Bringing Order to Chaos

Like polar bears hibernating in their snowy dens throughout the winter the Tracing the Lines team have spent most of the past two months hidden from view in a small office somewhere in deepest Yorkshire! There comes a time in every research project when data needs to be pulled together so that some sort of sense may emerge, and the moment is fast approaching when Mike and Claire can once again surface – blinking in the sunlight -from the dark cave that has, for the past few months, constituted the Tracing the Lines office, hopefully having brought some sort of order to the mass of pots, sites and radiocarbon dates that has constituted the basis of their lives for much of the past year.

Tracing the Lines researcher Mike Copper enjoys a cup of tea while contemplating a new line in Grooved Ware-themed wallpaper!

Throughout 2017 the main focus of the project has been on the compilation of a database of Scottish Grooved Ware pottery together with the identification of Grooved Ware pots bearing preserved organic residues suitable for radiocarbon dating. Despite initial concerns that previous generations of archaeologists may have scrubbed all traces of preserved residue off the pots in an attempt to make them suitable for display to the public, an encouragingly large number of the vessels identified in museum basements across Scotland has proven to have potentially datable material still adhering. In addition, work undertaken by Mike Copper in 2017 has led to the recognition of well over a hundred separate Grooved Ware find-spots within the project’s study area. These have been entered into a database alongside information about each find and a list of associated radiocarbon dates that already exist, all of which will be made available to researchers as part of the project’s final output.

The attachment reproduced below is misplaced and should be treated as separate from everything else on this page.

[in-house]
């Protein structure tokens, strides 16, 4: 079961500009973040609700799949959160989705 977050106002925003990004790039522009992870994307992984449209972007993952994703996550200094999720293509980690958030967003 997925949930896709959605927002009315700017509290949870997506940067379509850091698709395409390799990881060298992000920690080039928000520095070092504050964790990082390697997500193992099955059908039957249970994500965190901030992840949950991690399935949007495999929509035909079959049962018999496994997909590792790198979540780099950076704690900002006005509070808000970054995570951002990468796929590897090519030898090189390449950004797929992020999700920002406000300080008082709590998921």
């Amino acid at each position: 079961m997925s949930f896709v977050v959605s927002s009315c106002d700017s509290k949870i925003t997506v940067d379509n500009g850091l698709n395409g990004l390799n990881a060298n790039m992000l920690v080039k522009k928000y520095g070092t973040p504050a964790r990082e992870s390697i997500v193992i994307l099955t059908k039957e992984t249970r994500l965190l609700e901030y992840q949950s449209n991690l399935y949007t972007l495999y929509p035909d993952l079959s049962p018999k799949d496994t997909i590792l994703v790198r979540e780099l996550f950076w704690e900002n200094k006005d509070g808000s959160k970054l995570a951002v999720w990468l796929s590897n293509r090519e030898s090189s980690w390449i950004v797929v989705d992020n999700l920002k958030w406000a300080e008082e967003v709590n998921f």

Making sense of all this is, however, somewhat more tricky. The influential archaeologist David Clarke once said that ‘Archaeology… is the discipline with the theory and practice for the recovery of unobservable hominid behaviour patterns from indirect traces in bad samples‘, and this certainly applies to British prehistory! Trying to understand the nature and development of Grooved Ware means paying very close attention to its depositional context and being extremely picky when it comes to the use of radiocarbon dates: just because a piece of wood found in the same pit as a pot dates to 2700 BC doesn’t necessarily mean that the pot does! As such, the next couple of months will see the focus of the project shift to careful analysis, to be followed by interpretation and the writing of articles reporting on the project’s findings. All of which means that it’s back to the den for Mike and Claire!